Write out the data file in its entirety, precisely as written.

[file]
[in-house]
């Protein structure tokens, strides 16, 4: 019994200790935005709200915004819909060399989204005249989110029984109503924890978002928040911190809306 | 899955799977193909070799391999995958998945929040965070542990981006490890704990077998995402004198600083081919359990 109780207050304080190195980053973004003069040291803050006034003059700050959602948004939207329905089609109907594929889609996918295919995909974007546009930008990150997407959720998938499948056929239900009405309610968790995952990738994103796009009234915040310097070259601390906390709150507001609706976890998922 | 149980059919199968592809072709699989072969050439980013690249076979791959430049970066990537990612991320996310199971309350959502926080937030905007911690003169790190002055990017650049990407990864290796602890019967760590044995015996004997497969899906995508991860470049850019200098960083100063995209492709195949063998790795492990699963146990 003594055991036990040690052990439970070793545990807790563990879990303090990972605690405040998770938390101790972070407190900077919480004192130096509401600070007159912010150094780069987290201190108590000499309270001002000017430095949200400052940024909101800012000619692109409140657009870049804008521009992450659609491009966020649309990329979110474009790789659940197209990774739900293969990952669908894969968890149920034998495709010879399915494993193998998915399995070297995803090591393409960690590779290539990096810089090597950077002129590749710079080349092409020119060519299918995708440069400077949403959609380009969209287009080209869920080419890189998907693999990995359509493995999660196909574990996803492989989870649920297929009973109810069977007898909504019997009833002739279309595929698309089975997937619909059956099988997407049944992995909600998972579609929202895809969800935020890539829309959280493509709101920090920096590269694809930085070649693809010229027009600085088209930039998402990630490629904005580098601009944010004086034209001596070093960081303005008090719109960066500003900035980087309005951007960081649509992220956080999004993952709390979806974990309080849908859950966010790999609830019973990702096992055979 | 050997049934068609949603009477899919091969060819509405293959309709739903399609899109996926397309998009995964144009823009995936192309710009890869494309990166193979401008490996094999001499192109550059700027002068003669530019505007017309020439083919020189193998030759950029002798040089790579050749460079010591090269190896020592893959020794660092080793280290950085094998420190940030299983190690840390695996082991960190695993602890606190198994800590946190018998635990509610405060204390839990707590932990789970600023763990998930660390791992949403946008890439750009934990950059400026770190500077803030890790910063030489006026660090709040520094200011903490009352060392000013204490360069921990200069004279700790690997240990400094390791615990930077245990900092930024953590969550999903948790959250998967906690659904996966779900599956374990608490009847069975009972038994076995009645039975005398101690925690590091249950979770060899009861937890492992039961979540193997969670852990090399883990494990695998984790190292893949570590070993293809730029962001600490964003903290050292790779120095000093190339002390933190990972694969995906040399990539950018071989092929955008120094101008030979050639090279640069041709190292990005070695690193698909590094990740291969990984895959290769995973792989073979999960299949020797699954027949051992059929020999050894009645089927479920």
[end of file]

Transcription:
[in-house]
């Protein structure tokens, strides 16, 4: 019994200790935005709200915004819909060399989204005249989110029984109503924890978002928040911190809306 | 899955799977193909070799391999995958998945929040965070542990981006490890704990077998995402004198600083081919359990 109780207050304080190195980053973004003069040291803050006034003059700050959602948004939207329905089609109907594929889609996918295919995909974007546009930008990150997407959720998938499948056929239900009405309610968790995952990738994103796009009234915040310097070259601390906390709150507001609706976890998922 | 149980059919199968592809072709699989072969050439980013690249076979791959430049970066990537990612991320996310199971309350959502926080937030905007911690003169790190002055990017650049990407990864290796602890019967760590044995015996004997497969899906995508991860470049850019200098960083100063995209492709195949063998790795492990699963146990 003594055991036990040690052990439970070793545990807790563990879990303090990972605690405040998770938390101790972070407190900077919480004192130096509401600070007159912010150094780069987290201190108590000499309270001002000017430095949200400052940024909101800012000619692109409140657009870049804008521009992450659609491009966020649309990329979110474009790789659940197209990774739900293969990952669908894969968890149920034998495709010879399915494993193998998915399995070297995803090591393409960690590779290539990096810089090597950077002129590749710079080349092409020119060519299918995708440069400077949403959609380009969209287009080209869920080419890189998907693999990995359509493995999660196909574990996803492989989870649920297929009973109810069977007898909504019997009833002739279309595929698309089975997937619909059956099988997407049944992995909600998972579609929202895809969800935020890539829309959280493509709101920090920096590269694809930085070649693809010229027009600085088209930039998402990630490629904005580098601009944010004086034209001596070093960081303005008090719109960066500003900035980087309005951007960081649509992220956080999004993952709390979806974990309080849908859950966010790999609830019973990702096992055979 | 050997049934068609949603009477899919091969060819509405293959309709739903399609899109996926397309998009995964144009823009995936192309710009890869494309990166193979401008490996094999001499192109550059700027002068003669530019505007017309020439083919020189193998030759950029002798040089790579050749460079010591090269190896020592893959020794660092080793280290950085094998420190940030299983190690840390695996082991960190695993602890606190198994800590946190018998635990509610405060204390839990707590932990789970600023763990998930660390791992949403946008890439750009934990950059400026770190500077803030890790910063030489006026660090709040520094200011903490009352060392000013204490360069921990200069004279700790690997240990400094390791615990930077245990900092930024953590969550999903948790959250998967906690659904996966779900599956374990608490009847069975009972038994076995009645039975005398101690925690590091249950979770060899009861937890492992039961979540193997969670852990090399883990494990695998984790190292893949570590070993293809730029962001600490964003903290050292790779120095000093190339002390933190990972694969995906040399990539950018071989092929955008120094101008030979050639090279640069041709190292990005070695690193698909590094990740291969990984895959290769995973792989073979999960299949020797699954027949051992059929020999050894009645089927479920």